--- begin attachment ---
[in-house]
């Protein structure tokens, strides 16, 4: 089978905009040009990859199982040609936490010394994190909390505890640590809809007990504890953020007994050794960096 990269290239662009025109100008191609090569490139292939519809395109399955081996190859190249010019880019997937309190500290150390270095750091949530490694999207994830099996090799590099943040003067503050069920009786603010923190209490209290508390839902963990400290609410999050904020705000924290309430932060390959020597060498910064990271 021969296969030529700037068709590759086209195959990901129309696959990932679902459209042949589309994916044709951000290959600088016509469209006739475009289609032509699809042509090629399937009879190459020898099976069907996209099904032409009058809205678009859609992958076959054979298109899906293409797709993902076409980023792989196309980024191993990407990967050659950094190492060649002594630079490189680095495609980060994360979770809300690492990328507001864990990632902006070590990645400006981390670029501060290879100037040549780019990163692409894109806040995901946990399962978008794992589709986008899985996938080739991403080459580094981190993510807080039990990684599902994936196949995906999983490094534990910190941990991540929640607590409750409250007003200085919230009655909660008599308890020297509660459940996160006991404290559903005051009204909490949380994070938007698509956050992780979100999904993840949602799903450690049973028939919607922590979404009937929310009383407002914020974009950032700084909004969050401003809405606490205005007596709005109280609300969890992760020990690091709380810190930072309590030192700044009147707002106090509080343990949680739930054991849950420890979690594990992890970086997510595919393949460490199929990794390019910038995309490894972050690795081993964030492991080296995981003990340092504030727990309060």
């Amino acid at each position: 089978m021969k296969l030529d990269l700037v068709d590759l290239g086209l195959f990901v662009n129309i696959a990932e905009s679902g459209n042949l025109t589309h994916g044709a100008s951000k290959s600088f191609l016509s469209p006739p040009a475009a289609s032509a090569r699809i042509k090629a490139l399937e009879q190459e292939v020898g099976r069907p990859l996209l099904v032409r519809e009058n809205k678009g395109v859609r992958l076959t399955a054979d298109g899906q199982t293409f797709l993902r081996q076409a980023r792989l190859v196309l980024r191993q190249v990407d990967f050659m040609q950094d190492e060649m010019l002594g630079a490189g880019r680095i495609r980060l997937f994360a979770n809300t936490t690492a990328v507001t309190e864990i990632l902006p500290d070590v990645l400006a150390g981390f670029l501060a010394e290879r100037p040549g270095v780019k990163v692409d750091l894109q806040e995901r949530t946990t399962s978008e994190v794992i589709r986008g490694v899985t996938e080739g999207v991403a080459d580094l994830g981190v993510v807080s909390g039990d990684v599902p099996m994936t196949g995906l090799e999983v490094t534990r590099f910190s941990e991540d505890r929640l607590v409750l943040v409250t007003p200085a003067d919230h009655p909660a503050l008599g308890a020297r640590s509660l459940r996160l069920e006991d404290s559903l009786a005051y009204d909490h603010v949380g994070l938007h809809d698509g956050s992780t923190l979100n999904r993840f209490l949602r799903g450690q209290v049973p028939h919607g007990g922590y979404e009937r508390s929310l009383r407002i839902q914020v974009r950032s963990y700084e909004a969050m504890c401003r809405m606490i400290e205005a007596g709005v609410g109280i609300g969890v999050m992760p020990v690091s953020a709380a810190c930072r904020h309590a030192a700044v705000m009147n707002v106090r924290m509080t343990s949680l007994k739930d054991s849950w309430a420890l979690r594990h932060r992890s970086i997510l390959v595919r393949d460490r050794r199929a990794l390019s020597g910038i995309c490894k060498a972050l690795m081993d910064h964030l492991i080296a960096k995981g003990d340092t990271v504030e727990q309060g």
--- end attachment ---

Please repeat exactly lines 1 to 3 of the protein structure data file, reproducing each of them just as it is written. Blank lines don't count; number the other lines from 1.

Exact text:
[in-house]
């Protein structure tokens, strides 16, 4: 089978905009040009990859199982040609936490010394994190909390505890640590809809007990504890953020007994050794960096 990269290239662009025109100008191609090569490139292939519809395109399955081996190859190249010019880019997937309190500290150390270095750091949530490694999207994830099996090799590099943040003067503050069920009786603010923190209490209290508390839902963990400290609410999050904020705000924290309430932060390959020597060498910064990271 021969296969030529700037068709590759086209195959990901129309696959990932679902459209042949589309994916044709951000290959600088016509469209006739475009289609032509699809042509090629399937009879190459020898099976069907996209099904032409009058809205678009859609992958076959054979298109899906293409797709993902076409980023792989196309980024191993990407990967050659950094190492060649002594630079490189680095495609980060994360979770809300690492990328507001864990990632902006070590990645400006981390670029501060290879100037040549780019990163692409894109806040995901946990399962978008794992589709986008899985996938080739991403080459580094981190993510807080039990990684599902994936196949995906999983490094534990910190941990991540929640607590409750409250007003200085919230009655909660008599308890020297509660459940996160006991404290559903005051009204909490949380994070938007698509956050992780979100999904993840949602799903450690049973028939919607922590979404009937929310009383407002914020974009950032700084909004969050401003809405606490205005007596709005109280609300969890992760020990690091709380810190930072309590030192700044009147707002106090509080343990949680739930054991849950420890979690594990992890970086997510595919393949460490199929990794390019910038995309490894972050690795081993964030492991080296995981003990340092504030727990309060």
């Amino acid at each position: 089978m021969k296969l030529d990269l700037v068709d590759l290239g086209l195959f990901v662009n129309i696959a990932e905009s679902g459209n042949l025109t589309h994916g044709a100008s951000k290959s600088f191609l016509s469209p006739p040009a475009a289609s032509a090569r699809i042509k090629a490139l399937e009879q190459e292939v020898g099976r069907p990859l996209l099904v032409r519809e009058n809205k678009g395109v859609r992958l076959t399955a054979d298109g899906q199982t293409f797709l993902r081996q076409a980023r792989l190859v196309l980024r191993q190249v990407d990967f050659m040609q950094d190492e060649m010019l002594g630079a490189g880019r680095i495609r980060l997937f994360a979770n809300t936490t690492a990328v507001t309190e864990i990632l902006p500290d070590v990645l400006a150390g981390f670029l501060a010394e290879r100037p040549g270095v780019k990163v692409d750091l894109q806040e995901r949530t946990t399962s978008e994190v794992i589709r986008g490694v899985t996938e080739g999207v991403a080459d580094l994830g981190v993510v807080s909390g039990d990684v599902p099996m994936t196949g995906l090799e999983v490094t534990r590099f910190s941990e991540d505890r929640l607590v409750l943040v409250t007003p200085a003067d919230h009655p909660a503050l008599g308890a020297r640590s509660l459940r996160l069920e006991d404290s559903l009786a005051y009204d909490h603010v949380g994070l938007h809809d698509g956050s992780t923190l979100n999904r993840f209490l949602r799903g450690q209290v049973p028939h919607g007990g922590y979404e009937r508390s929310l009383r407002i839902q914020v974009r950032s963990y700084e909004a969050m504890c401003r809405m606490i400290e205005a007596g709005v609410g109280i609300g969890v999050m992760p020990v690091s953020a709380a810190c930072r904020h309590a030192a700044v705000m009147n707002v106090r924290m509080t343990s949680l007994k739930d054991s849950w309430a420890l979690r594990h932060r992890s970086i997510l390959v595919r393949d460490r050794r199929a990794l390019s020597g910038i995309c490894k060498a972050l690795m081993d910064h964030l492991i080296a960096k995981g003990d340092t990271v504030e727990q309060g």